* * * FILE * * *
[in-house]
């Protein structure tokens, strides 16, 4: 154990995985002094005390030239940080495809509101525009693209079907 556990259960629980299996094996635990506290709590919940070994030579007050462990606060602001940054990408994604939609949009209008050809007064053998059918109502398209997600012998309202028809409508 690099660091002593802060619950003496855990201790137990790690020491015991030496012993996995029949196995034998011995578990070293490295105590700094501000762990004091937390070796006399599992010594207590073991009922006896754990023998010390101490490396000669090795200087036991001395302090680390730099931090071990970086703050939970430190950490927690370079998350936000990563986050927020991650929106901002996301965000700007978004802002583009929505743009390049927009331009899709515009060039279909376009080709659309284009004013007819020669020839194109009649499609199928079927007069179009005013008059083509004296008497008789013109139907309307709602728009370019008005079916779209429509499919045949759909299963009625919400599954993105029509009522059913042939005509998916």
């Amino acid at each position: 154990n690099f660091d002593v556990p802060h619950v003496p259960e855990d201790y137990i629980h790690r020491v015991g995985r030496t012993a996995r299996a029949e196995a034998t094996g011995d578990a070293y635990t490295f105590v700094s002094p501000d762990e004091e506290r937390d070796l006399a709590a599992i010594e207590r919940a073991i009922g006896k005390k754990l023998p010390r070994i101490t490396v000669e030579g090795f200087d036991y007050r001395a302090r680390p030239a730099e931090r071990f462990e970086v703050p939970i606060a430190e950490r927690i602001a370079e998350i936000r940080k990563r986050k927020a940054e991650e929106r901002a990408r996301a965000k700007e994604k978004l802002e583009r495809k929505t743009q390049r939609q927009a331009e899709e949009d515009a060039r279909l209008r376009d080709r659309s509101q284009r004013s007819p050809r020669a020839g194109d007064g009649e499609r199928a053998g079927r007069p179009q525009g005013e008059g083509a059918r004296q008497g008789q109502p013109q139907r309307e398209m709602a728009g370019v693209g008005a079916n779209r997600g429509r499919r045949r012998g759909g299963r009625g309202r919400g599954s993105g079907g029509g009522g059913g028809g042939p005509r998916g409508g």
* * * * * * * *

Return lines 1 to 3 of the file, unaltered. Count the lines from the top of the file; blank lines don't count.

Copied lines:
[in-house]
């Protein structure tokens, strides 16, 4: 154990995985002094005390030239940080495809509101525009693209079907 556990259960629980299996094996635990506290709590919940070994030579007050462990606060602001940054990408994604939609949009209008050809007064053998059918109502398209997600012998309202028809409508 690099660091002593802060619950003496855990201790137990790690020491015991030496012993996995029949196995034998011995578990070293490295105590700094501000762990004091937390070796006399599992010594207590073991009922006896754990023998010390101490490396000669090795200087036991001395302090680390730099931090071990970086703050939970430190950490927690370079998350936000990563986050927020991650929106901002996301965000700007978004802002583009929505743009390049927009331009899709515009060039279909376009080709659309284009004013007819020669020839194109009649499609199928079927007069179009005013008059083509004296008497008789013109139907309307709602728009370019008005079916779209429509499919045949759909299963009625919400599954993105029509009522059913042939005509998916």
């Amino acid at each position: 154990n690099f660091d002593v556990p802060h619950v003496p259960e855990d201790y137990i629980h790690r020491v015991g995985r030496t012993a996995r299996a029949e196995a034998t094996g011995d578990a070293y635990t490295f105590v700094s002094p501000d762990e004091e506290r937390d070796l006399a709590a599992i010594e207590r919940a073991i009922g006896k005390k754990l023998p010390r070994i101490t490396v000669e030579g090795f200087d036991y007050r001395a302090r680390p030239a730099e931090r071990f462990e970086v703050p939970i606060a430190e950490r927690i602001a370079e998350i936000r940080k990563r986050k927020a940054e991650e929106r901002a990408r996301a965000k700007e994604k978004l802002e583009r495809k929505t743009q390049r939609q927009a331009e899709e949009d515009a060039r279909l209008r376009d080709r659309s509101q284009r004013s007819p050809r020669a020839g194109d007064g009649e499609r199928a053998g079927r007069p179009q525009g005013e008059g083509a059918r004296q008497g008789q109502p013109q139907r309307e398209m709602a728009g370019v693209g008005a079916n779209r997600g429509r499919r045949r012998g759909g299963r009625g309202r919400g599954s993105g079907g029509g009522g059913g028809g042939p005509r998916g409508g």